Unfortunately, there are certain circumstances that may require a routine tooth extraction. In fact, it is one of the most common dental procedures. Luckily, today’s extractions are often quick, painless, and involve a minimal amount of aftercare. Put simply; there is no reason to worry about a routine extraction. As with other procedures, the knowledge of what will happen is much worse than the reality.
Why Are Teeth Extracted?
We extract a tooth when there is irreparable damage to the tooth or its socket. If you have a severely decayed tooth, severely fractured tooth, impacted tooth, or poorly functional tooth, we may suggest an extraction. Extractions are also performed to remove wisdom teeth that lead to crowding issues after they erupt. Patients with periodontal disease may need an extraction after a significant bone loss.
Tooth Extraction Procedure
At Pinnacle Oral Surgery Specialists, we will determine whether the extraction is complicated or routine. A routine, or simple extraction, is a non-surgical solution that involves teeth that have already erupted. A surgical extraction is reserved for teeth that have broken off at the gumline, or teeth that are impacted.
During a routine extraction, the dentist must “expand” the socket, and separate it from its ligaments. The bone that encases the root of a tooth is relatively spongy. Because of this, the dentist will have to firmly rock the tooth back and forth against the walls of the socket, so the bone compresses. As this is repeated, the entire socket will gradually increase in size. Eventually, there will be enough space to remove the tooth with ease.
To grasp and apply pressure, the dentist will use extraction forceps. We have several types of forceps to remove the specific shape of the tooth. For instance, we would use a different set of forceps to remove a molar and then we would use to remove an incisor. We may also choose to use another appliance, known as a dental elevator. An elevator is designed to be wedged into the ligament space between the tooth and the bone. In some cases, we can use an elevator to completely remove the tooth. In other cases, we may need to finish the job with the forceps.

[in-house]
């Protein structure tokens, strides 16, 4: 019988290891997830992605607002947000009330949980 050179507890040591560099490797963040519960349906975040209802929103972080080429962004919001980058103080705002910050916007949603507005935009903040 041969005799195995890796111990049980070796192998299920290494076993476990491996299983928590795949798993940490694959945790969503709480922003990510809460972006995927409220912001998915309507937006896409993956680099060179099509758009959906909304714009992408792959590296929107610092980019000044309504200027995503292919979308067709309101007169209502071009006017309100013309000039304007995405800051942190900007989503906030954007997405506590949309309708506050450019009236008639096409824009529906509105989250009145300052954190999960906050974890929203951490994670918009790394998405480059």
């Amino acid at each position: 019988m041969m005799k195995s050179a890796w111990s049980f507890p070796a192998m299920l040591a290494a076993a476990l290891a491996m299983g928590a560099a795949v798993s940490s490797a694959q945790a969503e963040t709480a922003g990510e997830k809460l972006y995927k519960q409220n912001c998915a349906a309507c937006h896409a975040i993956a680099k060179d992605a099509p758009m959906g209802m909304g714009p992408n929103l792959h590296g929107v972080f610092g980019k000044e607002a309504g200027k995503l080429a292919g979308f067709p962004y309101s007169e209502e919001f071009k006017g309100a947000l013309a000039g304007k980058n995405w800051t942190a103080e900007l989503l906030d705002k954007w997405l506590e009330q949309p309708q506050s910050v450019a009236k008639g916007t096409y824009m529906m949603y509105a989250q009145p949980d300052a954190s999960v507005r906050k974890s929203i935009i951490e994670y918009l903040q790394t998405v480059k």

These days, you will not feel any pain during the procedure. If you do, please let us know, so we can properly numb the area before proceeding with the rest of the extraction. You should expect to feel some pressure, but this should not be an indicator of pain. You may also expect to hear some strange noises. Do not to be alarmed if you hear some minor snaps or “breaking” sounds during the procedure.
After we extract your tooth, the dentist will give you a list of post-operative instructions. Above all else, we want the empty socket to clot and form a barrier. This will stop bacteria from entering the wound, and aid in the healing process. If the protective barrier over the empty socket fails to form, you may experience “dry socket.” This painful condition is fairly uncommon but should be addressed immediately if you notice any symptoms. If there is a sharp pain in the socket that causes difficulties eating, drinking, and speaking, contact us as soon as possible.
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